How exercise affects circadian rhythms

A study finds that how a horse is trained can influence what time of day he performs his best.

A study suggests that an exercise program can influence a horse’s daily circadian rhythms enough to affect his athletic performance at particular times of day.

How a horse is trained can influence what time of day he performs best.

Led by Barbara A. Murphy, BSc Eq, PhD, of University College, Dublin, the researchers examined the potential effects of an exercise regimen on the expression of a horse’s “core clock genes,” particularly those that influence muscle metabolism. “The core clock genes are very similar across all mammals and they are responsible for the 24-hour rhythms observed in almost every cell and organism in the body,” explains Murphy. “These clock genes make up what is known as an autoregulatory feedback loop, whereby the turning on and off of their genes and proteins forms a molecular clockwork that lasts 24 hours and is kept in synchrony with the environmental dawn and dusk through light signals that enter the eye. The muscle genes chosen in this study had previously been seen to undergo circadian (24 hour) oscillation in other species or were shown to have high importance for muscle metabolism in performance horses.”

For the study, researchers chose six healthy Thoroughbred mares who had not been on exercise programs. In the year prior to the study, the mares had been kept in a large pasture. When the research began, muscle biopsies were taken from each horse at four-hour intervals for 24 hours.

Researchers analyzed the samples to determine the horse’s natural circadian expression of muscle-specific clock genes. The horses were then put on an eight-week exercise regimen, which included 20-minute workouts conducted on an automatic walker at 10:30 a.m. each day. At the end of the study period, researchers again took biopsies from each horse every four hours over a 24-hour period. Gene expression in those samples was then compared to the patterns identified at the beginning of the study.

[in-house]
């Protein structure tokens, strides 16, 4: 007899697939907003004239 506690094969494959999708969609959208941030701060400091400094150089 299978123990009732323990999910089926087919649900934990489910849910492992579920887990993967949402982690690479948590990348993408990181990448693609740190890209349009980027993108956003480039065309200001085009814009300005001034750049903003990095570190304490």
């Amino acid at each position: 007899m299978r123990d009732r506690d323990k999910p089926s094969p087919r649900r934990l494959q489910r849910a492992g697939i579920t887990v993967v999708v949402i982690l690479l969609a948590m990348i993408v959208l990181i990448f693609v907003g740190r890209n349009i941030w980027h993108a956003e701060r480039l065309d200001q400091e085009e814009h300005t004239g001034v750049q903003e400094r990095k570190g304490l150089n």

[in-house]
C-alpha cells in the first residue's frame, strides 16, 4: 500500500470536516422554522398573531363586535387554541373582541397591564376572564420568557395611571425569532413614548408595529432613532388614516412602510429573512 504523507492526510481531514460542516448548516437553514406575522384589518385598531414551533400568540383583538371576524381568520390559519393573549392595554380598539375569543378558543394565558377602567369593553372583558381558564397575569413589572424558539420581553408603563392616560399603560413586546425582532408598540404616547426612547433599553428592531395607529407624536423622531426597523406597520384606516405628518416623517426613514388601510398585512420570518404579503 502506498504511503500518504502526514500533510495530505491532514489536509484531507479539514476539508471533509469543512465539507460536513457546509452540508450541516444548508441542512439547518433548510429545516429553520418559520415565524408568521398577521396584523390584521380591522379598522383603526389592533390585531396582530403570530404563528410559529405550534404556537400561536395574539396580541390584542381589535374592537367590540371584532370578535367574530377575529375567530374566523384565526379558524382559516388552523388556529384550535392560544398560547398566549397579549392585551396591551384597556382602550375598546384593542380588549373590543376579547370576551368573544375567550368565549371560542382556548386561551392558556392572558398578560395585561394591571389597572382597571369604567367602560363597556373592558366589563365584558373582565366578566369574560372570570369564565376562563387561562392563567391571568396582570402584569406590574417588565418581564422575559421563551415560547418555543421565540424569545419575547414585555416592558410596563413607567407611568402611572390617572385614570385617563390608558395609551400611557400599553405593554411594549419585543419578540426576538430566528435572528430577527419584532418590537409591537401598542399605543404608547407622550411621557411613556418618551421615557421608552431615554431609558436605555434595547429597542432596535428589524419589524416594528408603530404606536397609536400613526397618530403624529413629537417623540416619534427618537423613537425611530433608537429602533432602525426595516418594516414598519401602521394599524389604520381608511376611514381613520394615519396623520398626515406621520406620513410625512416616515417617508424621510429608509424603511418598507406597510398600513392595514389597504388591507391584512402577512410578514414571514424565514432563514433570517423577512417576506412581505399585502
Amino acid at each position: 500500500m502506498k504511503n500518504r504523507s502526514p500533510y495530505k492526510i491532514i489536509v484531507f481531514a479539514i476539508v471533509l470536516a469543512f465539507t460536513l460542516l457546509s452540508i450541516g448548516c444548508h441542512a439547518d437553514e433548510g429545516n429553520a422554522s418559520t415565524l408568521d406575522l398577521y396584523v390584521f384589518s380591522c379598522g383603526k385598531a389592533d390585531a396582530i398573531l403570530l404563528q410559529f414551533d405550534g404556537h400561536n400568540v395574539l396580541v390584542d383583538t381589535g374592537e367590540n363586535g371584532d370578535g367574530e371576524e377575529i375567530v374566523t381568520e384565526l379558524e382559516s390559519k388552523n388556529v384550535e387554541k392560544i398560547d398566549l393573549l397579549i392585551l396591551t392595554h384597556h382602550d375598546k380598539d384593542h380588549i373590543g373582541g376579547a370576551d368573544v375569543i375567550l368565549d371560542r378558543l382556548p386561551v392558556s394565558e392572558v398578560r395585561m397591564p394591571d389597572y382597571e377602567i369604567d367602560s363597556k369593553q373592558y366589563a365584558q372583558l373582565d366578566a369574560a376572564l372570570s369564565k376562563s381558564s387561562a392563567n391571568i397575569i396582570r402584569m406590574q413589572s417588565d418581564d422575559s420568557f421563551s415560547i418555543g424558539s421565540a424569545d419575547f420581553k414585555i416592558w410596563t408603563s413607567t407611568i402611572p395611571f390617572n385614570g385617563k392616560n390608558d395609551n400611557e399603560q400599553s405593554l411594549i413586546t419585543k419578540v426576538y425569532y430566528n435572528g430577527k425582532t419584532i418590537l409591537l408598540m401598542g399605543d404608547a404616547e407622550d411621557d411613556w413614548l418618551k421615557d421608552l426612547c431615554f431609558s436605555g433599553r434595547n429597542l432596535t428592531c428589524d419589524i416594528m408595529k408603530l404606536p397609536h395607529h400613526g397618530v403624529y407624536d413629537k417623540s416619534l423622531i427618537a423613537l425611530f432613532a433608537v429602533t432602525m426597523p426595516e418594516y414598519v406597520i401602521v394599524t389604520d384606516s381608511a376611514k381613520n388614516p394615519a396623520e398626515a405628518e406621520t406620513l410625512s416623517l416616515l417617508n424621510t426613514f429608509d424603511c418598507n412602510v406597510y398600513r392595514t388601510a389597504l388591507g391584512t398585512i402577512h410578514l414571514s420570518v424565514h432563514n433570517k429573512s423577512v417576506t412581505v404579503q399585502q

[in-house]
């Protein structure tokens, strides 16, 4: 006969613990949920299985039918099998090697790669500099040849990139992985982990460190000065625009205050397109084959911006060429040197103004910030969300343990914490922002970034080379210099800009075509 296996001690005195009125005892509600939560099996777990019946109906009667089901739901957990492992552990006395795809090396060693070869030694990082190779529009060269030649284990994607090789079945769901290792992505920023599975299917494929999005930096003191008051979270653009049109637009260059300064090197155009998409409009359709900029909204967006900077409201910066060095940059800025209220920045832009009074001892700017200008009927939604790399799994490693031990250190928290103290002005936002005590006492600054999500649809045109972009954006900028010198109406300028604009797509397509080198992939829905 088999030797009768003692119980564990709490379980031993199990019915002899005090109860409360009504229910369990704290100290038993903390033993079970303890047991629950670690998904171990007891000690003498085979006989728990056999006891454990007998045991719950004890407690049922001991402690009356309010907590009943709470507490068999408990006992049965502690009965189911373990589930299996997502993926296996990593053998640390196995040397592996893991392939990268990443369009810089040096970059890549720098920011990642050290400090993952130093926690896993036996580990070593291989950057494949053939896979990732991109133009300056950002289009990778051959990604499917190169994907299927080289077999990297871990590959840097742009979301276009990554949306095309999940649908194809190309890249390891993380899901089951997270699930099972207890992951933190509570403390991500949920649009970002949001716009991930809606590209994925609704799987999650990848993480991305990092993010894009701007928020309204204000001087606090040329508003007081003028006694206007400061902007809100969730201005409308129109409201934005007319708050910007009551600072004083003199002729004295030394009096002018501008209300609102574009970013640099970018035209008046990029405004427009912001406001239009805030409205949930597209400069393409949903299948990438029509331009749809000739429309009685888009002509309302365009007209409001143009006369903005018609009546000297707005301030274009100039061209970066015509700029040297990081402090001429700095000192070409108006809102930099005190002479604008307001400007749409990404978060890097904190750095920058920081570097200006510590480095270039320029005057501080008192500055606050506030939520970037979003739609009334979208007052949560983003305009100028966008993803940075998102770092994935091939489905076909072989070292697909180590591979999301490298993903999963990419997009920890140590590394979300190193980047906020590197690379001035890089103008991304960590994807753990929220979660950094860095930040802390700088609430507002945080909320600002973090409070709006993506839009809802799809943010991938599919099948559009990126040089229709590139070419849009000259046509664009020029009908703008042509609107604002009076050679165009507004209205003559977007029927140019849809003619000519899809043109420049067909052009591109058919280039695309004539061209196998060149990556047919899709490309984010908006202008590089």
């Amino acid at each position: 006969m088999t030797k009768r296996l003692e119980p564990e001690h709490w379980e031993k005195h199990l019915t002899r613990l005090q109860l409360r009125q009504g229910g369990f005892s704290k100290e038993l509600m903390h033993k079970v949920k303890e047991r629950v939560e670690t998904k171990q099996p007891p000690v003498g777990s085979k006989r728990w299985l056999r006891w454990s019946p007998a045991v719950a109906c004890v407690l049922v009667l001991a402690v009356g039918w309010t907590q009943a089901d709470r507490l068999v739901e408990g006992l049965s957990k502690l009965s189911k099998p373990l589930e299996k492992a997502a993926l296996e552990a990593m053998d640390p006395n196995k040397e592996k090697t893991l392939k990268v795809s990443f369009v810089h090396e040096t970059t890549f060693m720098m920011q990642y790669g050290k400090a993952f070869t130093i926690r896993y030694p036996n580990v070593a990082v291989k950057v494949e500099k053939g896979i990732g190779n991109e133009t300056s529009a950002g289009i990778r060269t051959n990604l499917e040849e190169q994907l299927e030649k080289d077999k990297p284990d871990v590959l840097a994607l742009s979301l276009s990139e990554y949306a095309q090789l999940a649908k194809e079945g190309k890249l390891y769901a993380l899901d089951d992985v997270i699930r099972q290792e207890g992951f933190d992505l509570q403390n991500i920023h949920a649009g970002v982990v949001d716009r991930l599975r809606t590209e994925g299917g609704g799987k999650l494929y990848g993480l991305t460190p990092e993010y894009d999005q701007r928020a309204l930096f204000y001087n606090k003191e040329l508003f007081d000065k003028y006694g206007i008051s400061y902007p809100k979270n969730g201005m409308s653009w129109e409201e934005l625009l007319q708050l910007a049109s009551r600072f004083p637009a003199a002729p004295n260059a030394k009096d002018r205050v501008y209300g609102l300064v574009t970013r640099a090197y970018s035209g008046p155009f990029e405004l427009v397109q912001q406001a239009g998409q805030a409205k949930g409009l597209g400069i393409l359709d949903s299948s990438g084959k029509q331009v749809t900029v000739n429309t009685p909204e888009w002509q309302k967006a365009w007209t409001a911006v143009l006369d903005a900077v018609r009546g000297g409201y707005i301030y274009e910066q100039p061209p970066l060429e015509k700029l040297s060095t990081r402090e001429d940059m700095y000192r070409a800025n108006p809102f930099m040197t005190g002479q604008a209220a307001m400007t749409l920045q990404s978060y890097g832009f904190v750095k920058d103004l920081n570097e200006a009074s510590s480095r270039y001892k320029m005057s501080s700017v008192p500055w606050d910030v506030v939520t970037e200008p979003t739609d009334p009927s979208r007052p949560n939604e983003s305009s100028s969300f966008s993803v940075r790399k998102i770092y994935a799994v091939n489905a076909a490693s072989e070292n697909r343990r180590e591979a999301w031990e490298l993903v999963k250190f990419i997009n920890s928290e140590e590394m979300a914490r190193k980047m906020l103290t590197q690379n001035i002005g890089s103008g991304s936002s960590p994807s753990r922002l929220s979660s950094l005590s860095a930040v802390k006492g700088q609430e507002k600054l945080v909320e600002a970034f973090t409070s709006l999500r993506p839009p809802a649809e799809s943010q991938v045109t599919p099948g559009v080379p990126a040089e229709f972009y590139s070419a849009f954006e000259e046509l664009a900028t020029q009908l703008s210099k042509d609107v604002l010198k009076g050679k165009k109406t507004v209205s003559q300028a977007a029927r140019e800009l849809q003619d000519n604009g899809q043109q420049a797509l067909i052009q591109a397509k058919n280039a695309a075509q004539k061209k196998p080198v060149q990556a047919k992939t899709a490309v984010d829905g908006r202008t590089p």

The data showed that prior to beginning the exercise program, the time-dependant muscle genes were expressed constantly across the 24-hour period.

“This fits with our understanding of horses maintained in a natural setting,” says Murphy. “They graze for up to 18 hours a day and are constantly moving throughout the day.”

At the end of the exercise program, however, a distinct pattern could be detected in muscle gene expression. “The shifts in the pattern of the genes matched their functions, so genes involved in regeneration and repair were not turned on at night, and genes whose protein products help protect muscles against stress were turned on just prior to the [10:30 a.m.] exercise. This is an anticipatory effect to provide optimal performance at the expected time of highest activity.”

Murphy adds these benefits would be most valuable to horses asked for short, intense exercise. “The shorter and faster the work, the more important it is that it be carried out at a time that matches the competition time,” she says. “Longer training, such as that for endurance work, will have a less important peak time for performance. It really affects the horses who only get out of their box for less than one hour a day; that hour becomes the time cue for muscle performance.” She concedes, however, timing exercise to competition times, particularly in the racing industry, “would be very hard to implement.”

Reference: “Exercise influences circadian gene expression in equine skeletal muscle,” The Veterinary Journal, July 2014

This article first appeared in EQUUS issue #445.

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